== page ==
The last time we devoted any attention to planning our route we made reservations as far as eastern South Dakota, near the Iowa line. Yesterday we dove back into the process, charting a course that makes for easy driving (weather, construction and urban snarl notwithstanding) and throws in a couple of brief layovers.
Now we have a plan — we added three road days, none longer than 230 miles, five days in all. And it puts us back in The Ozarks exactly one week ahead of schedule.
Deb called our Arkansas campground to make sure they can accommodate us seven days early. They can, delighted that we’re returning sooner than expected.
So, on our trek from 20 miles west of Glacier National Park to a spot 17 miles into northern Arkansas, today we’re officially at the halfway point — five travel days behind us, five ahead. The most grueling miles and longest drives are done. Virtually all of the ground we’ll cover from here will be on rolling Interstates and other limited-access highways.
That suits us just fine.
And then there’s Dipstick. He’s better but still not well. Thanks to a change in his meds — suspending treatment for his Cushing’s and addressing his current symptoms as a “crash” — his appetite returns occasionally and briefly, but he continues to struggle to keep down the food he manages to eat.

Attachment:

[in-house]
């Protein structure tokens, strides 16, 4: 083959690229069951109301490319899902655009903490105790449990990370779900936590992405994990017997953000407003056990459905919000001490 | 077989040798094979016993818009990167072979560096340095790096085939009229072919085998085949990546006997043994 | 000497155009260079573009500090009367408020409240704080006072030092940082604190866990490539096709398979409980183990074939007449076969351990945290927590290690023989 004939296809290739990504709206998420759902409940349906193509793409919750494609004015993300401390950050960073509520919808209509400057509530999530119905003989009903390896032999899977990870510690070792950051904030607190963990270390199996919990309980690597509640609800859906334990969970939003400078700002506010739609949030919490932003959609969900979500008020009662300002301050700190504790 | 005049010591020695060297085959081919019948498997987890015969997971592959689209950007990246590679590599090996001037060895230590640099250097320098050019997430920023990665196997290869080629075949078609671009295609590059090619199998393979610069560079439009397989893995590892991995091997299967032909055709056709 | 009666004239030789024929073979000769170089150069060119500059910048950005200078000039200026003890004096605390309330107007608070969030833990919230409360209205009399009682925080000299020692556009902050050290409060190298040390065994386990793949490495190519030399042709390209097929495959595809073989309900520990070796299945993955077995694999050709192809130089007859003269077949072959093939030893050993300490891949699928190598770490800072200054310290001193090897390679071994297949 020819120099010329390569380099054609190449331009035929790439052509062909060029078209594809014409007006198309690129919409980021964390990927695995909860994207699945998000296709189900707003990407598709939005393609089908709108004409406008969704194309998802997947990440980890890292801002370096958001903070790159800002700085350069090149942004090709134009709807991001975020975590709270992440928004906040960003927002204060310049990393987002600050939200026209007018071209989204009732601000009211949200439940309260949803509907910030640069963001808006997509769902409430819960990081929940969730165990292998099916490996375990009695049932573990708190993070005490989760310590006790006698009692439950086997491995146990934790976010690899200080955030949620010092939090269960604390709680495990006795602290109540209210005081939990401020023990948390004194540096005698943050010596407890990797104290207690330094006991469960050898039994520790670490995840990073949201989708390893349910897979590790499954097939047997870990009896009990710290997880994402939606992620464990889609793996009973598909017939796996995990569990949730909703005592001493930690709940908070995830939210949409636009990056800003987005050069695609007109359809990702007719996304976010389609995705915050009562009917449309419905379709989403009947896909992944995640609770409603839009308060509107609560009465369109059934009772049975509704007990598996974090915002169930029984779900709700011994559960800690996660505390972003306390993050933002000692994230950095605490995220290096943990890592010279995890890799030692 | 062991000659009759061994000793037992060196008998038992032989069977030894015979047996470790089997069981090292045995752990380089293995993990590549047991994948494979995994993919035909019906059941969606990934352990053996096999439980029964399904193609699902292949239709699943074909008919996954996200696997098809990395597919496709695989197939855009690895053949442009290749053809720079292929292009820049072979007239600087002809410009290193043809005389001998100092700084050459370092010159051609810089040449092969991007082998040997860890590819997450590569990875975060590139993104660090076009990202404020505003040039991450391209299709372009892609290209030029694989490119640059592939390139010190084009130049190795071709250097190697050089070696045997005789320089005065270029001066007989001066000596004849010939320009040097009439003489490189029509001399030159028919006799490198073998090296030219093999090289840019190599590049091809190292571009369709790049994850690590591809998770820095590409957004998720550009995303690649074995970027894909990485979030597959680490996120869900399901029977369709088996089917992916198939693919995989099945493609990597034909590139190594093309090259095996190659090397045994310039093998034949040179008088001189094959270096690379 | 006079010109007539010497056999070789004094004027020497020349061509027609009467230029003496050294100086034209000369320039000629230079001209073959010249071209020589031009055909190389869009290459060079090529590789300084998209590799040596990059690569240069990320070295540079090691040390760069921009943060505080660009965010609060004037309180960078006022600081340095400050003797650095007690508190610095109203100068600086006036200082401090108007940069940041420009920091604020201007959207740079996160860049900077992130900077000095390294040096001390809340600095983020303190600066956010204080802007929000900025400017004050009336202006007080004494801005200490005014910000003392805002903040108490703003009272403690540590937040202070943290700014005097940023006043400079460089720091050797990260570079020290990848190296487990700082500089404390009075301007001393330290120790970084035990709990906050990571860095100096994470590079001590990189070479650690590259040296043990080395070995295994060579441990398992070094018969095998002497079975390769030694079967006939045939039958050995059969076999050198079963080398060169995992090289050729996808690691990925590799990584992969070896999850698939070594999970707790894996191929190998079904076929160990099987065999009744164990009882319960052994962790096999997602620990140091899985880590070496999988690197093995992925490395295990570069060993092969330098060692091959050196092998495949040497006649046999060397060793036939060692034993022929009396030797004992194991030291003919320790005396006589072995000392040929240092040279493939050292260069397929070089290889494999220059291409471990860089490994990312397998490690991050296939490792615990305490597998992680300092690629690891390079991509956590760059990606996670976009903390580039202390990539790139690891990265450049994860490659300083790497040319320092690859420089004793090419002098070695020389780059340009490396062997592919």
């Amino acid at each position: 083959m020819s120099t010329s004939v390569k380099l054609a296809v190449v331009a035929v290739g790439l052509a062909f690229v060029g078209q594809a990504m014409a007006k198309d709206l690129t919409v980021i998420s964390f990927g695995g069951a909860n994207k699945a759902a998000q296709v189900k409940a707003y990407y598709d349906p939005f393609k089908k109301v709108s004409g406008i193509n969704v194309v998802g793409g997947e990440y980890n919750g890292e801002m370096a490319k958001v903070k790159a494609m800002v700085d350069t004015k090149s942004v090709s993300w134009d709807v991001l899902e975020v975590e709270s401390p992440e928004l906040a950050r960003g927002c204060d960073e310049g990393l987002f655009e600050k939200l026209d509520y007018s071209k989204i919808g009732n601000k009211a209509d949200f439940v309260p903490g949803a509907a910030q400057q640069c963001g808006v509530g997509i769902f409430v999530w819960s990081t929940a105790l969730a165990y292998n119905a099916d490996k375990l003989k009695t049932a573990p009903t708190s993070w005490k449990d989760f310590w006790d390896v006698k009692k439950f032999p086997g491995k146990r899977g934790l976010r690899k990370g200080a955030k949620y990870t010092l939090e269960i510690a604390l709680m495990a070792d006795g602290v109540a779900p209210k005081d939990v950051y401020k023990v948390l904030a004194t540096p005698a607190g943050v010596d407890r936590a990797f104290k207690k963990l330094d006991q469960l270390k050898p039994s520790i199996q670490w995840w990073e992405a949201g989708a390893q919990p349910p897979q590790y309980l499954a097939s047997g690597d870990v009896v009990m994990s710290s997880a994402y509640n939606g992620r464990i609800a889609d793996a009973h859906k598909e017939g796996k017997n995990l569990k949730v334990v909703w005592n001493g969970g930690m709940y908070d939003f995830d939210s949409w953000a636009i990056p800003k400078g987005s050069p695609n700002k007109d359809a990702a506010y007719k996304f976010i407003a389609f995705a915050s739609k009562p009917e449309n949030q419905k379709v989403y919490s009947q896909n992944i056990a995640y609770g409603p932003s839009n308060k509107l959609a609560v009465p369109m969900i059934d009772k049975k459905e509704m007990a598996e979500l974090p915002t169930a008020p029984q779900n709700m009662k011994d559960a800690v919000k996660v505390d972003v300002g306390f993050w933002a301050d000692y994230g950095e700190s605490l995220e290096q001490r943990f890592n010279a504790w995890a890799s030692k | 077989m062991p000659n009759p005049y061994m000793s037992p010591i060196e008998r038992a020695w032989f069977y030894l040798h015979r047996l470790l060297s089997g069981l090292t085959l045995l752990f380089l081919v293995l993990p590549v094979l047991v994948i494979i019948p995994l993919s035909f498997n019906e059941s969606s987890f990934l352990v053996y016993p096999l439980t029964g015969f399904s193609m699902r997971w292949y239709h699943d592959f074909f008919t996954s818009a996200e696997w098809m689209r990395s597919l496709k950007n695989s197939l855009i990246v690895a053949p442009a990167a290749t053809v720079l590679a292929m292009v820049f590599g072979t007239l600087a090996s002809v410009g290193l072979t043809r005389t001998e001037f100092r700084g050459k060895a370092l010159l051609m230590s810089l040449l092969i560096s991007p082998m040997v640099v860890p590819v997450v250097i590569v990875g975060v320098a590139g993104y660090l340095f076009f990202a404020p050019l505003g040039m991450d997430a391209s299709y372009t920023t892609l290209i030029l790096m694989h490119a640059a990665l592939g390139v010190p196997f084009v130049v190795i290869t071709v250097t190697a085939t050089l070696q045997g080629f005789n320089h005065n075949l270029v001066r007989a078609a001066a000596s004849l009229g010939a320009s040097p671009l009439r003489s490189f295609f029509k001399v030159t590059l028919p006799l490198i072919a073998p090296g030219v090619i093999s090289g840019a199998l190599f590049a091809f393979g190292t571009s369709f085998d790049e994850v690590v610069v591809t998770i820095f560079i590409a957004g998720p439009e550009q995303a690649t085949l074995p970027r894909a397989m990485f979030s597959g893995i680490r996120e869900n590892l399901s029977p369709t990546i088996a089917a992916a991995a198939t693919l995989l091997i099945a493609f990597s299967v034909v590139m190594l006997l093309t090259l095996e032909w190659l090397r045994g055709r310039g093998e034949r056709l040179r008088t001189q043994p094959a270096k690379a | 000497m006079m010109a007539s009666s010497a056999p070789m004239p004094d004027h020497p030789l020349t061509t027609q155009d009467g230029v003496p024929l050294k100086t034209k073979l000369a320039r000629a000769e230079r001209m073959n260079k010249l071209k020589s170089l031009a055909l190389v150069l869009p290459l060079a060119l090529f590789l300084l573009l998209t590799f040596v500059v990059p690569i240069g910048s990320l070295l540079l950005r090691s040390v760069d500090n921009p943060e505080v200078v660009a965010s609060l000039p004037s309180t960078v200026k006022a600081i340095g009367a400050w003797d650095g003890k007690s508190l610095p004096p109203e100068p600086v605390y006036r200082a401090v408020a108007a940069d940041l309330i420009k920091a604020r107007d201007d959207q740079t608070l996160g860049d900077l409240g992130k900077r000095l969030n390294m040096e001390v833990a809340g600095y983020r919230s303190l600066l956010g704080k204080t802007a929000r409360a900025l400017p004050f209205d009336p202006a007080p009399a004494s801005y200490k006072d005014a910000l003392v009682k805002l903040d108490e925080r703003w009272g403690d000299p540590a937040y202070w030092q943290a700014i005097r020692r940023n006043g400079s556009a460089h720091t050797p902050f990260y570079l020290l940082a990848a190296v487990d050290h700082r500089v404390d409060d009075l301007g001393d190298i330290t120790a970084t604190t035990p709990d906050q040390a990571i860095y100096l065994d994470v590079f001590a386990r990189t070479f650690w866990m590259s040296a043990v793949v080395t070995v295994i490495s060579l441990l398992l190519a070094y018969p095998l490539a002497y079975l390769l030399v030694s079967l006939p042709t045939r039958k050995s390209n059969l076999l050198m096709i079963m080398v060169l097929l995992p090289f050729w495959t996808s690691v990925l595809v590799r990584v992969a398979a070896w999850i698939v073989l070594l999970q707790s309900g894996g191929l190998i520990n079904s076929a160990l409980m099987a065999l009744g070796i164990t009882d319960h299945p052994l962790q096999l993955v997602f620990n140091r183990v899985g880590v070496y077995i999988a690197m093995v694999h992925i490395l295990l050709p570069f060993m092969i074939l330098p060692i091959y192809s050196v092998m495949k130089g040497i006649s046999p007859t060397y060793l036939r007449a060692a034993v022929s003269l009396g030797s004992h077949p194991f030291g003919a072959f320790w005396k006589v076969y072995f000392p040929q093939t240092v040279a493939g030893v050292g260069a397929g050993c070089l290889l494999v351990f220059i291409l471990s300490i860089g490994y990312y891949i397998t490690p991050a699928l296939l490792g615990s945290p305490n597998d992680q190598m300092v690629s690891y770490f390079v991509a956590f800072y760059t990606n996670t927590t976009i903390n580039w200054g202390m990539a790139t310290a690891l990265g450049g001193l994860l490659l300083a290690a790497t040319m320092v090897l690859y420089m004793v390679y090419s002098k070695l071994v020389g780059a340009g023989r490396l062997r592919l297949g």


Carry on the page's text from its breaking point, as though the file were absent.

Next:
It’s frustrating. Believe me, we’re trying everything.
The little guy turned six years old yesterday, by the way — a date we designated, not a certainty, since he’s a stray and we have no idea exactly when he took his first breath. He sure has had his share of battles in his short time on the planet.
Tomorrow will be our last full day here at this isolated prairie campground. Our next stop, Tuesday night, will put us closer to more complete veterinary services (and we’ll have a one-day layover). In the morning, unless we see some significant improvement, we’ll probably place a call to our Ohio vet for advice and go from there.
Other than continuing to monitor Dipstick, the next two days are for relaxing and preparing for the final push east and south. We’ll soak up sunsets and sunrises (pictured) and bask in the solitude of a place we never expected to love.
Between here and Arkansas we’ll make four more overnight stops. In one of those places we’ll take three days off the road (a four-night stay) and three times we’ll give ourselves a one-day break. We won’t be traveling on back-to-back days.
Starting now, it’s about conserving our energy. Slow is smooth. Smooth is fast. I think we’ve got it right.
Take care of yourselves, Patriots. Stay calm. Stay sharp. Stay free.